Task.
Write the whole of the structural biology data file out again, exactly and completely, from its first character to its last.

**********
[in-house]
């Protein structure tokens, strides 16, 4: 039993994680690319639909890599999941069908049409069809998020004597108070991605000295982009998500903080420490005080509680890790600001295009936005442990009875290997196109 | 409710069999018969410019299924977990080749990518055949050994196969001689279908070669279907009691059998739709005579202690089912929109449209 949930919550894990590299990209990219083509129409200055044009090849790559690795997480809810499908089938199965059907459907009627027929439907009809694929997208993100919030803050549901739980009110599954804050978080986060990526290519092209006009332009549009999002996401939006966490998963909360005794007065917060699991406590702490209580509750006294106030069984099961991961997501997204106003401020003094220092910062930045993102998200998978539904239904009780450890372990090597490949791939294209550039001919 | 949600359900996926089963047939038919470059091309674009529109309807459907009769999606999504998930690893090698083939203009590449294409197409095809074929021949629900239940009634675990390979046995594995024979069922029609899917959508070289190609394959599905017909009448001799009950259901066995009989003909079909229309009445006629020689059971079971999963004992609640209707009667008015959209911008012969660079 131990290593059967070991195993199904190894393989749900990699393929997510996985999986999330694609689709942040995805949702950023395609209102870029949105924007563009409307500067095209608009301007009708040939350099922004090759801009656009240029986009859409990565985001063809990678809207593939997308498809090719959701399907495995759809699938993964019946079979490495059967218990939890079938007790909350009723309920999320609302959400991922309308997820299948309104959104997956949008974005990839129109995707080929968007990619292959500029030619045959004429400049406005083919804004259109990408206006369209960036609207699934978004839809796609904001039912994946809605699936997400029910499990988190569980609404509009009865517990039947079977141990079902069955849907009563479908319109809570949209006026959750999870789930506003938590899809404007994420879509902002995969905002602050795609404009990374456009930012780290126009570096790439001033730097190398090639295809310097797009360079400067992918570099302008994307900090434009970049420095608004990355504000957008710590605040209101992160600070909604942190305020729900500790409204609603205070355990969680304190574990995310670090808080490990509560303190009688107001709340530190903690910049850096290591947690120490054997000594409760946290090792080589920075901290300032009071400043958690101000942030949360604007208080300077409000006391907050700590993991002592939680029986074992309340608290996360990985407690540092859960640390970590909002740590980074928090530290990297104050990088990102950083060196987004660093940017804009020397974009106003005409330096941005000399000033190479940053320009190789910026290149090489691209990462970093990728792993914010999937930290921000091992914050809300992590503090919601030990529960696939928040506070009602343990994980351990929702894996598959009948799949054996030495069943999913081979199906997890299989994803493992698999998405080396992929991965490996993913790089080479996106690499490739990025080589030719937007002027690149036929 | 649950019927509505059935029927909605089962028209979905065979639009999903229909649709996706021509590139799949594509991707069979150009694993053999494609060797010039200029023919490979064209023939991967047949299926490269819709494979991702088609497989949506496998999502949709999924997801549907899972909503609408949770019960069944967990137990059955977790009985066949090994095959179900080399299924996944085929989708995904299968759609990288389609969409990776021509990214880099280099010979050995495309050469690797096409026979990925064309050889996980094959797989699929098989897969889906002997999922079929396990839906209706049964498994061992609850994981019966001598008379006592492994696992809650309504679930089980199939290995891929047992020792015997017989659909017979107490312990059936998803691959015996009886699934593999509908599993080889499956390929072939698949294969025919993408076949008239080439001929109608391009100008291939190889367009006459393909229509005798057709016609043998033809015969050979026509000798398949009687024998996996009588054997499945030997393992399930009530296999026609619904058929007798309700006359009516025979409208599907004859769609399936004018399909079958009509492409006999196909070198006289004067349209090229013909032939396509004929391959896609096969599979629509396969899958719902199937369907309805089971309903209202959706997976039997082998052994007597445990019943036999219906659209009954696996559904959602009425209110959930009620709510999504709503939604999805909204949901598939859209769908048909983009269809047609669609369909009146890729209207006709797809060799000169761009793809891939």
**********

[in-house]
């Protein structure tokens, strides 16, 4: 039993994680690319639909890599999941069908049409069809998020004597108070991605000295982009998500903080420490005080509680890790600001295009936005442990009875290997196109 | 409710069999018969410019299924977990080749990518055949050994196969001689279908070669279907009691059998739709005579202690089912929109449209 949930919550894990590299990209990219083509129409200055044009090849790559690795997480809810499908089938199965059907459907009627027929439907009809694929997208993100919030803050549901739980009110599954804050978080986060990526290519092209006009332009549009999002996401939006966490998963909360005794007065917060699991406590702490209580509750006294106030069984099961991961997501997204106003401020003094220092910062930045993102998200998978539904239904009780450890372990090597490949791939294209550039001919 | 949600359900996926089963047939038919470059091309674009529109309807459907009769999606999504998930690893090698083939203009590449294409197409095809074929021949629900239940009634675990390979046995594995024979069922029609899917959508070289190609394959599905017909009448001799009950259901066995009989003909079909229309009445006629020689059971079971999963004992609640209707009667008015959209911008012969660079 131990290593059967070991195993199904190894393989749900990699393929997510996985999986999330694609689709942040995805949702950023395609209102870029949105924007563009409307500067095209608009301007009708040939350099922004090759801009656009240029986009859409990565985001063809990678809207593939997308498809090719959701399907495995759809699938993964019946079979490495059967218990939890079938007790909350009723309920999320609302959400991922309308997820299948309104959104997956949008974005990839129109995707080929968007990619292959500029030619045959004429400049406005083919804004259109990408206006369209960036609207699934978004839809796609904001039912994946809605699936997400029910499990988190569980609404509009009865517990039947079977141990079902069955849907009563479908319109809570949209006026959750999870789930506003938590899809404007994420879509902002995969905002602050795609404009990374456009930012780290126009570096790439001033730097190398090639295809310097797009360079400067992918570099302008994307900090434009970049420095608004990355504000957008710590605040209101992160600070909604942190305020729900500790409204609603205070355990969680304190574990995310670090808080490990509560303190009688107001709340530190903690910049850096290591947690120490054997000594409760946290090792080589920075901290300032009071400043958690101000942030949360604007208080300077409000006391907050700590993991002592939680029986074992309340608290996360990985407690540092859960640390970590909002740590980074928090530290990297104050990088990102950083060196987004660093940017804009020397974009106003005409330096941005000399000033190479940053320009190789910026290149090489691209990462970093990728792993914010999937930290921000091992914050809300992590503090919601030990529960696939928040506070009602343990994980351990929702894996598959009948799949054996030495069943999913081979199906997890299989994803493992698999998405080396992929991965490996993913790089080479996106690499490739990025080589030719937007002027690149036929 | 649950019927509505059935029927909605089962028209979905065979639009999903229909649709996706021509590139799949594509991707069979150009694993053999494609060797010039200029023919490979064209023939991967047949299926490269819709494979991702088609497989949506496998999502949709999924997801549907899972909503609408949770019960069944967990137990059955977790009985066949090994095959179900080399299924996944085929989708995904299968759609990288389609969409990776021509990214880099280099010979050995495309050469690797096409026979990925064309050889996980094959797989699929098989897969889906002997999922079929396990839906209706049964498994061992609850994981019966001598008379006592492994696992809650309504679930089980199939290995891929047992020792015997017989659909017979107490312990059936998803691959015996009886699934593999509908599993080889499956390929072939698949294969025919993408076949008239080439001929109608391009100008291939190889367009006459393909229509005798057709016609043998033809015969050979026509000798398949009687024998996996009588054997499945030997393992399930009530296999026609619904058929007798309700006359009516025979409208599907004859769609399936004018399909079958009509492409006999196909070198006289004067349209090229013909032939396509004929391959896609096969599979629509396969899958719902199937369907309805089971309903209202959706997976039997082998052994007597445990019943036999219906659209009954696996559904959602009425209110959930009620709510999504709503939604999805909204949901598939859209769908048909983009269809047609669609369909009146890729209207006709797809060799000169761009793809891939």